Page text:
Saving Colonel Reb

Colonel Reb was created in 1937, concurrent with the nicknames “Ole Miss” and “Rebels” being adapted for the University of Mississippi’s athletic teams.

Serving as the spirit icon of Ole Miss for over 70 years, it is alarming what the beloved mascot and logo has endured during the last decade. The University of Mississippi administration’s fight against the Colonel has been complex and unnecessary.

In the summer of 2003, students, alumni and fans were shocked when then-chancellor Robert Khayat and athletics director Pete Boone decided to strip the mascot from the school. Boone’s reasoning was the mascot “doesn’t fit anything we do.”

At no point did student or alumni input factor into the decision to get rid of the mascot.  However, this episode was not his first attack against Colonel Reb. In 1997, during his first tenure as athletics director, Boone introduced a goofy, muscular, football helmet-wearing version of the mascot. Students ridiculed this decision, as they formed the Rebel Student Union to combat the change.

The students would prevail, and the steroid version of the Colonel was soon rejected; and Boone would leave as athletics director  But upon his return as athletics director in 2002, the banker-turned-AD decided to get rid of the Colonel for good.

The Ole Miss family was stunned, and an estimated $50 million in donations was lost. The Colonel Reb Foundation (CRF) was formed during the summer of 2003, just as Colonel Reb was officially removed by the administration. Through alumni input and donations, the student-led CRF launched a Grove lapel sticker campaign. To date, over 250,000 Rebel fans have put on the “Colonel Reb Is My Mascot” stickers on gamedays. It became apparent the administration was not listening, so the CRF spearheaded an ASB vote on the matter.

In September 2003, a record number of voters stood in line for hours to let their voice be heard. Over 94 percent of the students voted to bring Colonel Reb back. Outside the Student Union, satellite news trucks from Memphis and throughout Mississippi broadcast the live results.

The administration then introduced a new mascot contest.  But thanks to the CRF, fans ridiculed the administration’s “Mr. Clean” vs. “Rowdy Rebel” mascot contest, and Khayat cancelled it. The Colonel Reb Foundation then commissioned a mascot company to produce a new Colonel for Ole Miss fans.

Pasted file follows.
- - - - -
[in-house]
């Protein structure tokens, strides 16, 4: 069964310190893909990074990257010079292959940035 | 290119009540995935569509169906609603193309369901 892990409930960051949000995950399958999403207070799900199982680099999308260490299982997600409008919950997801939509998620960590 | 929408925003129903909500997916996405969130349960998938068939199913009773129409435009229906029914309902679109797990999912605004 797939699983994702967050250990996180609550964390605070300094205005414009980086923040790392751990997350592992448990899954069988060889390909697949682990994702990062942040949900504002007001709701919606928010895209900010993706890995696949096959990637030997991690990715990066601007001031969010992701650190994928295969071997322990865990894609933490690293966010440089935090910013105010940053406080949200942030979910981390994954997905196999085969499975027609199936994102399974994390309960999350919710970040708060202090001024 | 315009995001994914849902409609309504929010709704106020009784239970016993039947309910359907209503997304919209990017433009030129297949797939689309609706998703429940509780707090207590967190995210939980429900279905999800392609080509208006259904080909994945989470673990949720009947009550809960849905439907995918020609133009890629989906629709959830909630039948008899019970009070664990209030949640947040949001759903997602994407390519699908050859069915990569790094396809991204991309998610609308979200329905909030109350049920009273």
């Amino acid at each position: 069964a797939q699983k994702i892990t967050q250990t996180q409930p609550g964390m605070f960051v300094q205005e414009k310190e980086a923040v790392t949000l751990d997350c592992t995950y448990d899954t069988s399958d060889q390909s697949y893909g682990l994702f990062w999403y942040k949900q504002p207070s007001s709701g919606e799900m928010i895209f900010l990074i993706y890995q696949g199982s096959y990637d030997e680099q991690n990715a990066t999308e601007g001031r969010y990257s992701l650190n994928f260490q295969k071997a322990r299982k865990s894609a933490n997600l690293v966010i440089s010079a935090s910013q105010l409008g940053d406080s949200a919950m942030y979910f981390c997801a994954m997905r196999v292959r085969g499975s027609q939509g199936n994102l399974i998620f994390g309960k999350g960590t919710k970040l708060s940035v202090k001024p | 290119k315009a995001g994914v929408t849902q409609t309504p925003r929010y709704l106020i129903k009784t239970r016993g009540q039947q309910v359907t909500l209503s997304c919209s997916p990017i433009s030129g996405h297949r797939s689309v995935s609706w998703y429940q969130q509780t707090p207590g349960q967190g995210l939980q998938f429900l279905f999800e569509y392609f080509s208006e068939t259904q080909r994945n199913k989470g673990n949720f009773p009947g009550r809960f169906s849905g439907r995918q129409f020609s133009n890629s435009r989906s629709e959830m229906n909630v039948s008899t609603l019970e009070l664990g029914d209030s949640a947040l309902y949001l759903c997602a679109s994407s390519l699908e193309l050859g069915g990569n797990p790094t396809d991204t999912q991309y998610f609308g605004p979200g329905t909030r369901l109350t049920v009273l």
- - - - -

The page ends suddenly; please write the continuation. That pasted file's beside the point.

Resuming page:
This replacement would fill-in until Colonel Reb was returned. In 2004, “Colonel Too” arrived in Oxford with his own unique style and mannerisms. The kids and fans seem to love him just the same. The university allowed the CRF mascot to attend athletic contests, but only in the stands. He entered with a ticket bought by the non-profit foundation.  But in 2009, athletics department officials began forbidding the Colonel to enter home sporting events.

The love of the goateed icon remains as strong as ever, despite the mascot being banned from the stadium, Colonel Reb-emblazoned merchandise stripped from merchandise, and the eight-decades-old logo demoted to the “college vault.”

The CRF’s student chapter, the largest student organization at UM, is committed to the cause, as evidenced by the signatures on last year’s petition for the Colonel’s restoration.

A total of 4,160 petitions were delivered to current chancellor Dan Jones on April 28, 2011. With new leadership at UM, the desire to have Colonel Reb reinstated as an official mascot and logo continues.

The CRF believes that Colonel Reb is the only mascot for Ole Miss, despite a fraudulent “student-led” poll in 2010 that introduced “Rebel the Black Bear” as the administration’s new on-field mascot.   The Colonel is a lovable, unique, recognizable and historic tradition of Ole Miss.

The Colonel loves nothing more than to bring smiles to kids faces, shake hands with alumni and cheer the Rebels to victory. Hotty Toddy, Go Rebs!

Brian Ferguson – Exec. Director, Colonel Reb Foundation